Teaching a child to be a cheerful giver is something that I’ve still not gotten the hang of, though I’ve had plenty of time to practice. I used to think that I could teach my kids to give to others, that out of practice and habit, it would become natural and decided. But I long ago changed my mind on that one and think now that giving is an innate trait, a born gift, a little part of the person that is either there, or it isn’t.
When the boys were really young we would buy Christmas gifts and label them, To Mommy … To Daddy… from Kid 1, Kid 2, Kid 3, as if they would somehow absorb the idea that giving gifts is not only a tradition, but a part of loving. The result? I think they never knew if their name was on the gift tag or not, unless it was in the receiving column.
Then when the boys were old enough to go shopping, but had no income of their own, we would give each kid an allowance and send them out with the goal of buying for one brother. We had started drawing names at that time since a small budget trying to tackle giant prices never really teaches them to give generously. The result? Sometimes they didn’t like the name they drew – because sometimes they didn’t particularly like that brother that day. But carry on as we might, shopping and gifting happening at the Target or the toy store or wherever, – just not sure that suggesting it, scheduling it, and organizing it made it a personal priority for them. Not even sure if it was much of a lesson.
Then we tried to leave the gifting up to them alone. And depending on the person, the age, the already stockpiled collection of toys or tech or whatever, maybe a gift happened or not.
We started early teaching the boys about giving offerings at church, and dividing their money into three categories – spending, saving, and giving. We set the example of giving to them, not just out of need, but out of surprise and want and just loving on our people with abundance. We volunteered at homeless shelters, the food bank, and whatever else we could find. We gave gifts to others at birthdays and holidays – but now I think we didn’t practice enough giving just because. Just because a friend had a bad day, or a friend’s pet died, or just because we like them and think they may enjoy this new whatever.
Did I as a parent set a good enough example of gifting my time and talents just because I can and because it’s the right thing to do? Maybe we got too busy to notice the every day slipping by and then tried to fit in the giving lessons too much and too quickly in December. Or 30 minutes before that birthday party…..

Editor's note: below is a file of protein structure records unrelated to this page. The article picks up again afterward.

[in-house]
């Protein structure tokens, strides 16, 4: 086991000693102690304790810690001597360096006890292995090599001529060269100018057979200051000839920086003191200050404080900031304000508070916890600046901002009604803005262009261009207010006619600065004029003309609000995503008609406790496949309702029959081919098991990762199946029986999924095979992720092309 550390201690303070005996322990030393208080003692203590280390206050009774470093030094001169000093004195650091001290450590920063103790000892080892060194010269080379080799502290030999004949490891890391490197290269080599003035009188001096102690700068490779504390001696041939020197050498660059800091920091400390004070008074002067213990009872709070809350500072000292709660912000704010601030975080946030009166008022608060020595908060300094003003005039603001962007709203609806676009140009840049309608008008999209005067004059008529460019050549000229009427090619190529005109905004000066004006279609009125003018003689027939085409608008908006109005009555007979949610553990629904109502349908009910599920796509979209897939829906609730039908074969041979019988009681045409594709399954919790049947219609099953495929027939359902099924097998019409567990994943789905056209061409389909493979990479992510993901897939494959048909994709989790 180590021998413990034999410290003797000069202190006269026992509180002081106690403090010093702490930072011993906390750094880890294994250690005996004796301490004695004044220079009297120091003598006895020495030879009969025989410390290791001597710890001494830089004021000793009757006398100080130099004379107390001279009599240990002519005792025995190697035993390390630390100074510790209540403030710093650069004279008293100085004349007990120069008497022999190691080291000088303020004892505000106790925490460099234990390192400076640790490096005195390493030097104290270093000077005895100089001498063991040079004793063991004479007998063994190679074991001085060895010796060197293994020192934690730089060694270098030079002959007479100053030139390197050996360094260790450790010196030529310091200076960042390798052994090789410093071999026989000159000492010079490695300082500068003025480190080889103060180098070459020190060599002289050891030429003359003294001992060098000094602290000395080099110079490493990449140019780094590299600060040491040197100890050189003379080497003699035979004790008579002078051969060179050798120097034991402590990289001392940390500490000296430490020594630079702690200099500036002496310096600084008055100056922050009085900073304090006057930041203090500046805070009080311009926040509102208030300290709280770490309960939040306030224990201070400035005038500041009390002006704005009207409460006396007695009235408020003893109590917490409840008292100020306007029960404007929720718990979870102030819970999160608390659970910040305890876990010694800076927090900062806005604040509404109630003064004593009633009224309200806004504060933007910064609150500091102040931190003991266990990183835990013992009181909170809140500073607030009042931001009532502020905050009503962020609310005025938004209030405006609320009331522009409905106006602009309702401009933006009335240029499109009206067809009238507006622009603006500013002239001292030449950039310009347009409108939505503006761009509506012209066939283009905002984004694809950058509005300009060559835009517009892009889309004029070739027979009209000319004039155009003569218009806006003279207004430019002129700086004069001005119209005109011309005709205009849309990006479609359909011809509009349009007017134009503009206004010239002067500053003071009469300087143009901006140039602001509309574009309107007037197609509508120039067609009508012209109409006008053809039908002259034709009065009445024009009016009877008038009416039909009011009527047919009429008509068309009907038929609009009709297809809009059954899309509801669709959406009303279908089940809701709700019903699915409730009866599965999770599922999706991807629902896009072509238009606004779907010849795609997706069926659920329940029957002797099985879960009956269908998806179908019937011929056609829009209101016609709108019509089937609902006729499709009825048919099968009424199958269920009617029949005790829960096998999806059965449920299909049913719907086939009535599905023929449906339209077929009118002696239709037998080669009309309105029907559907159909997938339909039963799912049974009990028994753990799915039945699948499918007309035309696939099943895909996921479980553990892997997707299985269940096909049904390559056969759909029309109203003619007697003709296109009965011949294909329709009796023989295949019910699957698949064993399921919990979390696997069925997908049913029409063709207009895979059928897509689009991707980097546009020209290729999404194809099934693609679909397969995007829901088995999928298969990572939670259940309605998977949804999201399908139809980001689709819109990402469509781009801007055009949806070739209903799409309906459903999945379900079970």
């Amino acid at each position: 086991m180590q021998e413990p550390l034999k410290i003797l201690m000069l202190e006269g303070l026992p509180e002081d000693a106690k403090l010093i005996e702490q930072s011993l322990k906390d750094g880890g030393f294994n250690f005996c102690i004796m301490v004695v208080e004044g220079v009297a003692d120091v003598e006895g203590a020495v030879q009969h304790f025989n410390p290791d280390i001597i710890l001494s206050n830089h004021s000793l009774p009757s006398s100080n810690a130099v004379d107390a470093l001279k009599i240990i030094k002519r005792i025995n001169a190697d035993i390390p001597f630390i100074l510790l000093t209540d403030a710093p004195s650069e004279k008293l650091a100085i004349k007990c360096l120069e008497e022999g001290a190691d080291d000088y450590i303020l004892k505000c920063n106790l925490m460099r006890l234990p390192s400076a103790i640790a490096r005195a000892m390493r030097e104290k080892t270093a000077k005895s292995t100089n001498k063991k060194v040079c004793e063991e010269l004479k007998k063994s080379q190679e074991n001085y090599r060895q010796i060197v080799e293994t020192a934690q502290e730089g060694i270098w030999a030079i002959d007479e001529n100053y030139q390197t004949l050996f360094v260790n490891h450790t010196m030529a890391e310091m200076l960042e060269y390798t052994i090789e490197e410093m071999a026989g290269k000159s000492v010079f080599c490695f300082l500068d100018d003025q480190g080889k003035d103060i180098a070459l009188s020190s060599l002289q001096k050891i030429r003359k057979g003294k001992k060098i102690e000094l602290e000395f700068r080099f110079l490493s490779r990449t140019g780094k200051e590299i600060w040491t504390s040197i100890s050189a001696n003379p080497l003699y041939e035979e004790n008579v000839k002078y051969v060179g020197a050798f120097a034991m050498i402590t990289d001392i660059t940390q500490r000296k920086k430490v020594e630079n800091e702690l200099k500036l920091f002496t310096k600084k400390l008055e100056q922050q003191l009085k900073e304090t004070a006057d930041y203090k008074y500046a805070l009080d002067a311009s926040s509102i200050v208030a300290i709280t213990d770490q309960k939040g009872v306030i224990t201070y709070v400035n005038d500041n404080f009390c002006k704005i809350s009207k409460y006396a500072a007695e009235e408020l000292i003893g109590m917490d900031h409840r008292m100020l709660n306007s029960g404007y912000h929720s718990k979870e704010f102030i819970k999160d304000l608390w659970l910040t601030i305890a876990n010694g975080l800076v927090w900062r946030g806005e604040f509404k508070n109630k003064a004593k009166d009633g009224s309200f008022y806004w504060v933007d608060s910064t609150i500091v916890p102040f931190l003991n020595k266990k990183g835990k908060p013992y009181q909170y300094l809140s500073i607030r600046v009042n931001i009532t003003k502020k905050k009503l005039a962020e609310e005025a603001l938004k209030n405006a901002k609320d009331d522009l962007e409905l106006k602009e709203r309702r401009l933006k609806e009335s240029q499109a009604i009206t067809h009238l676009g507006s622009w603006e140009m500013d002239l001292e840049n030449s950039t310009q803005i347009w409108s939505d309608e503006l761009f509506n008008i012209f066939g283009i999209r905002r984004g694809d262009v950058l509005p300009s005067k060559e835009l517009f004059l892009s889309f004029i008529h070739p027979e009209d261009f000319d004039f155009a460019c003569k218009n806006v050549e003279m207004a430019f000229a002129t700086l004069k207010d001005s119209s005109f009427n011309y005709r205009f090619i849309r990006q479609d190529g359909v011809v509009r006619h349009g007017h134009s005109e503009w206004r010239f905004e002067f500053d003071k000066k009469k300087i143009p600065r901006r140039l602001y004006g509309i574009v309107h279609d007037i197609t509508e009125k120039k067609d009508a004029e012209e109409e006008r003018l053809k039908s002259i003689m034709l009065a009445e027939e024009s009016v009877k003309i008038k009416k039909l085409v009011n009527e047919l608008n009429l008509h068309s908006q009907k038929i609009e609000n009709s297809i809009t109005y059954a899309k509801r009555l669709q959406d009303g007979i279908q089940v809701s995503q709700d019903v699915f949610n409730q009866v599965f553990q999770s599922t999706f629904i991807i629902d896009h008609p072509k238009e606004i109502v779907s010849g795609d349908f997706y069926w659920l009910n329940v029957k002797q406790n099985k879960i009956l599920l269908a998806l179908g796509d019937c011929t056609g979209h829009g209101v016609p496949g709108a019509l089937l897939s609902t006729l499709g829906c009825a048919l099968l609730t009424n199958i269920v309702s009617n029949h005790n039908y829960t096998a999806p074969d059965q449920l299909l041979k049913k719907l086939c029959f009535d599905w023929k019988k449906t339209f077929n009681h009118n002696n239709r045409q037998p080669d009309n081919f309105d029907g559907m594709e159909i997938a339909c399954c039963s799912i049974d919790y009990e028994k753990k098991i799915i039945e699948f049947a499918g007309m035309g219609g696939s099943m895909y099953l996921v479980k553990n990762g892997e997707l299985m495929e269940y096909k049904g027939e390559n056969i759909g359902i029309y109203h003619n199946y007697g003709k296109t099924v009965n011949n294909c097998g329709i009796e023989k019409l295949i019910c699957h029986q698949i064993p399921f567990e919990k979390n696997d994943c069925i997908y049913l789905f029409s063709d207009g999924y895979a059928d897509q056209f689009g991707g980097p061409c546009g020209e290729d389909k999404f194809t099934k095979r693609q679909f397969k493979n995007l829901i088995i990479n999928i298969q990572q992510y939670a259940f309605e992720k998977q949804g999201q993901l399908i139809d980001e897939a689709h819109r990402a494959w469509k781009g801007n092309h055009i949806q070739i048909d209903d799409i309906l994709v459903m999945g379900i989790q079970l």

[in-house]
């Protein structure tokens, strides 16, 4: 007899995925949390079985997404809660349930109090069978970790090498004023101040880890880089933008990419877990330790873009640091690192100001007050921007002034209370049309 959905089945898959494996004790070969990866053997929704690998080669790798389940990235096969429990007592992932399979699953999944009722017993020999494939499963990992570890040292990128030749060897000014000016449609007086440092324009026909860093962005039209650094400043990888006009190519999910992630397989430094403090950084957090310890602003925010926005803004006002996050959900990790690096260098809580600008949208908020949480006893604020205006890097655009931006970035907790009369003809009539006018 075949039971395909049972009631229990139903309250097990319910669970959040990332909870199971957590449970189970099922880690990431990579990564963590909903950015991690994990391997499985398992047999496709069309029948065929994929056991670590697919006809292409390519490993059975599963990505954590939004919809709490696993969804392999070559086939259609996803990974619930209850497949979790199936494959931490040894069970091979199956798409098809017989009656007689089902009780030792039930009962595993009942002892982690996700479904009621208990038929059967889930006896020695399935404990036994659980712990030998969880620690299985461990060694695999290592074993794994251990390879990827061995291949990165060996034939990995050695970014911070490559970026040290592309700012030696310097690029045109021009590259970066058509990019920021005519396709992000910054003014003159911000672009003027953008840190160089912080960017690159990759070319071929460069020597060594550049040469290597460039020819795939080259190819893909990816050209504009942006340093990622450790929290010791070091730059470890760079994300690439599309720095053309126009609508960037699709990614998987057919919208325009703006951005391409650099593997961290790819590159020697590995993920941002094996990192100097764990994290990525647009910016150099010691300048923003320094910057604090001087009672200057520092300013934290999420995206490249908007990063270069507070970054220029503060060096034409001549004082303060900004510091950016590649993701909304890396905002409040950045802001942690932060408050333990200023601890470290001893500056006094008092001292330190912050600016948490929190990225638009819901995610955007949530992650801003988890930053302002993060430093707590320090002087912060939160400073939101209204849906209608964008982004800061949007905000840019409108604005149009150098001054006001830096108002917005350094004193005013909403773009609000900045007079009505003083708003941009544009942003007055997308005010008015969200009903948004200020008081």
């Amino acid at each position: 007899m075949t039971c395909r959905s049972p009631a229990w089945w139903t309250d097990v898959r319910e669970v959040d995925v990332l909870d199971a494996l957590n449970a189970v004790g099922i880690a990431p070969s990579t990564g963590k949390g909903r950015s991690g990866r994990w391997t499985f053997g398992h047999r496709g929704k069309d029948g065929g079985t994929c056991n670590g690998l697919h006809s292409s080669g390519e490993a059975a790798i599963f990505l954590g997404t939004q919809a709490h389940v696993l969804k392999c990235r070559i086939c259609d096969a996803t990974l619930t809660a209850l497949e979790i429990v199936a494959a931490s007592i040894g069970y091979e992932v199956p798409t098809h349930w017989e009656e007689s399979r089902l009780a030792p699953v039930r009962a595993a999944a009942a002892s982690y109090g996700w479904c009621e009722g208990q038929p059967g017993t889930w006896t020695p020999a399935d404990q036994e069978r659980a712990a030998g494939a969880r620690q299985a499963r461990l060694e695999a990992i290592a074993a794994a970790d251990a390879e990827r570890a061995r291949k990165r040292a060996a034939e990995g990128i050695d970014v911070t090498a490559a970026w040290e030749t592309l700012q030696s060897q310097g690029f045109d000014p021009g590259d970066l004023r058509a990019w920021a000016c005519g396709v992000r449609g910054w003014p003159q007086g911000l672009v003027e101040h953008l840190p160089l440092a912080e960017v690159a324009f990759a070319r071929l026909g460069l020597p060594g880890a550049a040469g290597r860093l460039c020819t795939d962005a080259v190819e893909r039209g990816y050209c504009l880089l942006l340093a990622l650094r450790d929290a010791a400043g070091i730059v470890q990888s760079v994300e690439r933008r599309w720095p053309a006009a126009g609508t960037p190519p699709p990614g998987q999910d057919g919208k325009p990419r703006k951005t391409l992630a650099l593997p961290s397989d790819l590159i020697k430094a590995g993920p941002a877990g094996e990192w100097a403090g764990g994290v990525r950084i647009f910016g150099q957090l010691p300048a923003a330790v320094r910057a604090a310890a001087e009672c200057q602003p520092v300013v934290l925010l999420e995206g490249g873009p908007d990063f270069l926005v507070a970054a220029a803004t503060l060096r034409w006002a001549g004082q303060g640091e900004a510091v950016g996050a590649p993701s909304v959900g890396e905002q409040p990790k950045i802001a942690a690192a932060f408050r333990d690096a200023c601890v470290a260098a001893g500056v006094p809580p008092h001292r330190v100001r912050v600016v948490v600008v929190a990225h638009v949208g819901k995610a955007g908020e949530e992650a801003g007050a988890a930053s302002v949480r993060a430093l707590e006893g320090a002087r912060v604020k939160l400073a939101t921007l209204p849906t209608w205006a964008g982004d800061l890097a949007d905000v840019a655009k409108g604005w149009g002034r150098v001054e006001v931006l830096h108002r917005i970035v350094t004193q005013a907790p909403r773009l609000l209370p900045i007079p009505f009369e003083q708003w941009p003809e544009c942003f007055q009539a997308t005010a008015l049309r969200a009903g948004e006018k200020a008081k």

6 The point is this: whoever sows sparingly will also reap sparingly, and whoever sows bountifully will also reap bountifully. 7 Each one must give as he has decided in his heart, not reluctantly or under compulsion, for God loves a cheerful giver. (2 Corinthians 9:6-7)
But right now I think that mold has been shaped. I watch Kid 1 giving generously to his girlfriend, but that has yet to transfer to other friends and family. And I watch Kid 2 share of what he has with friends, but not quite sure if that generosity extends as far as his summer earnings. And bless him, Kid 3 has always had a heart for the needy and would give away his last shirt if a friend needed it. But try to get him to part with any of his yard mowing money or his stash earned from sneaky school candy sales, and you might get your arm taken off by a booby-trapped bomb in his secret hiding place.
What I’m working on now is getting the boys to give more of their time in volunteer efforts than giving of material gifts. A sort of starting over point in the giving category. The older boys and I will set out in January to help with the city’s efforts in surveying and counting the area’s homeless youth. I’ve recently taken on a sweet pen pal in Uganda, and am regularly sharing my time with her with my boys, allowing them to write to her if they choose, to send her gifts, treats and necessities along with the packages I send. Maybe I don’t need to worry if the boys don’t give much mind into gifting their own brothers at Christmas, as long as they learn that gifting to anyone and in any form is a blessing, not a burden.
Maybe it’s something that will just take its natural place in them one day. Mostly I hope for them to see that giving can come from so many different places, but that it has to start with them.